What Is a Bank of First Deposit (BOFD)?
A bank of first deposit (BOFD) is a bank at which an individual first deposits a check into his or her account. If the issuer of the check likewise banks at the very same financial institution, clearing the check is known as an “on-us” item. If the check was drawn from another institution, the bank receiving the check would classify this transaction as a “transit” item.
- The bank of first deposit (BOFD) is a term signifying the banks where customers first deposit checks into their accounts.
- If a customer deposits a check at the same bank where the issuer conducts business, this activity is called an “on-us” item.
- When a customer deposits a check at an institution that differs from that used by the check issuer, the check must be cleared through a private clearinghouse or some other third-party entity.
Understanding Banks of First Deposit (BOFD)
When a depositor draws a check from the same institution that wrote the check, this transaction is called an “on-us” item, where the depositor can immediately cash the check or deposit it into any account he holds at that particular bank. Furthermore, on-us items can manifest in the form of electronic debits or transfers.
To illustrate the significance of BOFDs, one need only consider a paycheck. Let us assume that an individual deposits his or her paycheck into his retail bank, which is named Bank A, and that his employer likewise transacts with Bank A. In this scenario, the money essentially moves from one account to another, all under the same roof, which makes for a swifter clearing process.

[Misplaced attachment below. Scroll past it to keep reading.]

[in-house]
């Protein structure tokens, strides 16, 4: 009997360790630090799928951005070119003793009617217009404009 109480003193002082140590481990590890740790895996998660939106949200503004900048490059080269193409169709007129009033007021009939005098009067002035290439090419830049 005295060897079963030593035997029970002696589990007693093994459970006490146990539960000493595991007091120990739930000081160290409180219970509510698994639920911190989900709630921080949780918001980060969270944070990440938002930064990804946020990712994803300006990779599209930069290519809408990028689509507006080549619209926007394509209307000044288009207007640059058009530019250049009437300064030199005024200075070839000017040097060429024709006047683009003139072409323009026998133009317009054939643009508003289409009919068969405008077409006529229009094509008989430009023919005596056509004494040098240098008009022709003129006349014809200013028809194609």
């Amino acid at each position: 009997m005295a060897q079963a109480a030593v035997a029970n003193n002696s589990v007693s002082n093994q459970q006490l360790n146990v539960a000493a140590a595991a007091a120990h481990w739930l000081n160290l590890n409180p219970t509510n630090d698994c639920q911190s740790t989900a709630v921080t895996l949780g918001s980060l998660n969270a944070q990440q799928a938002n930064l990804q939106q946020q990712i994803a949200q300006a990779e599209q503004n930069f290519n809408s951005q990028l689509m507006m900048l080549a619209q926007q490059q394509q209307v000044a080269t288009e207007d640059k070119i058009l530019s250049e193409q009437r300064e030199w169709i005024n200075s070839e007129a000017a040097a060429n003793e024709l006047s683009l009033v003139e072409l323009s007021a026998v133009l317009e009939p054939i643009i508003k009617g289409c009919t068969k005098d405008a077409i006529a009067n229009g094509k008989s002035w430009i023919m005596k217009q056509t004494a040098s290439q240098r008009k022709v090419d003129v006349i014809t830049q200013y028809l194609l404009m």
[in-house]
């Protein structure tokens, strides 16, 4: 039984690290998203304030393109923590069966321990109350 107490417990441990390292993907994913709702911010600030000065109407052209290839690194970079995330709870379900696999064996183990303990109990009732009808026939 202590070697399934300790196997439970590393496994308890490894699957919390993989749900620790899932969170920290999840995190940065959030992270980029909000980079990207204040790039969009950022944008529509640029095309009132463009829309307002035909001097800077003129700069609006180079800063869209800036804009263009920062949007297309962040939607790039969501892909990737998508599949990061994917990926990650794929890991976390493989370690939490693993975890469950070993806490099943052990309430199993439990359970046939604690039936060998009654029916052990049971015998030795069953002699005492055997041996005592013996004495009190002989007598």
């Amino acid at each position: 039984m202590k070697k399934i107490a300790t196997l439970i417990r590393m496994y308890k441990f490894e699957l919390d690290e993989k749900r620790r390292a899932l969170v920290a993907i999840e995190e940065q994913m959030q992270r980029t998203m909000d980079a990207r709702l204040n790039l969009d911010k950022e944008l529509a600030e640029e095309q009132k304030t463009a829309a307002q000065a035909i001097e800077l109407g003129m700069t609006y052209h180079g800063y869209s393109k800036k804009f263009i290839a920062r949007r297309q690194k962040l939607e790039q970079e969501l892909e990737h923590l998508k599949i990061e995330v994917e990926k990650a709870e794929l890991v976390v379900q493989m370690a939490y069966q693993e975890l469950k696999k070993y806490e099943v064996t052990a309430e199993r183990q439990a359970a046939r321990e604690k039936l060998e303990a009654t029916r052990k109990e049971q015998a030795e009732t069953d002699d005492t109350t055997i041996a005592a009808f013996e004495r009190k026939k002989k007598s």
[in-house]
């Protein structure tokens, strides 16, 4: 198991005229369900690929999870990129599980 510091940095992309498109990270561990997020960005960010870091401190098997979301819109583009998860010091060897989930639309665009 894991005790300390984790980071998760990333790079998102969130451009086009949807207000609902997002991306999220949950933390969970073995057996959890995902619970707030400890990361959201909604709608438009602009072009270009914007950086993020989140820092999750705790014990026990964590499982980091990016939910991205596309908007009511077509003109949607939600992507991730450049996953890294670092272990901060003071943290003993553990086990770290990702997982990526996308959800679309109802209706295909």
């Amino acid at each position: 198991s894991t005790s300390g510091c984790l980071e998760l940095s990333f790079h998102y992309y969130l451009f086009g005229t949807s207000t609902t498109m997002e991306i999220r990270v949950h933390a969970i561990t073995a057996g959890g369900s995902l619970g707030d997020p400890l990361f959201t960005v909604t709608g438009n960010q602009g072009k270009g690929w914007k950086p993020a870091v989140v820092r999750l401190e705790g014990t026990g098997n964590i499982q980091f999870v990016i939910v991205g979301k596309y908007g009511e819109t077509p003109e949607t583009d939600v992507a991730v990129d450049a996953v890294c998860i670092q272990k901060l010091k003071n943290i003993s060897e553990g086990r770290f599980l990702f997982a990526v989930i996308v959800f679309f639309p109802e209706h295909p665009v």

Contrarily, if a worker conducts his business at Bank A, but his employer operates through Bank B, the check consequently must clear through a private clearinghouse or another outside institution. This invariably delays the process for a check to clear, therefore, an individual must wait longer to access or clear the deposit on his hard-earned cash.
Naturally, for the first scenario to work, the employer’s account, which is referred to as the “drawing account,” must contain a sufficient balance to cover the paycheck cut to an employee. Generally speaking, on-us items benefit banks, who typically earn revenue from both the acquiring and issuing parties, with these transactions.
In a lesser-used context, a bank of first deposit (BOFD) also signals an institution to which a check would be returned if the check is not paid.
BOFD and the Federal Reserve System
The U.S. Federal Reserve System was instituted in the aftermath of the financial panic of 1907. At this time in U.S. history, many banks were failing to clear checks drawn at other banks. A lack of dependable credit stunted growth in many sectors, although the agriculture industry was hit particularly hard.
All of this activity triggered widespread panic that liquidity issues within the banking and trust industries could leave American consumers strapped for cash. This fear of bank insolvency led to a flood of bank runs, where masses of bank customers simultaneously withdraw their deposits. In response, the Federal Reserve developed the bank of first deposit ideal.
In the 1940s, the introduction of routing numbers to the bottoms of checks helped banks of first deposit facilitate a growing volume of transactions. This nine-digit numerical code identifies the banks and other financial institutions that process checks. Specifically, the first four digits of any routing code designate the Federal Reserve Bank located in the district where the BOFD is located. The next four digits denote the specific financial institution. Finally, the last digit classifies the check.
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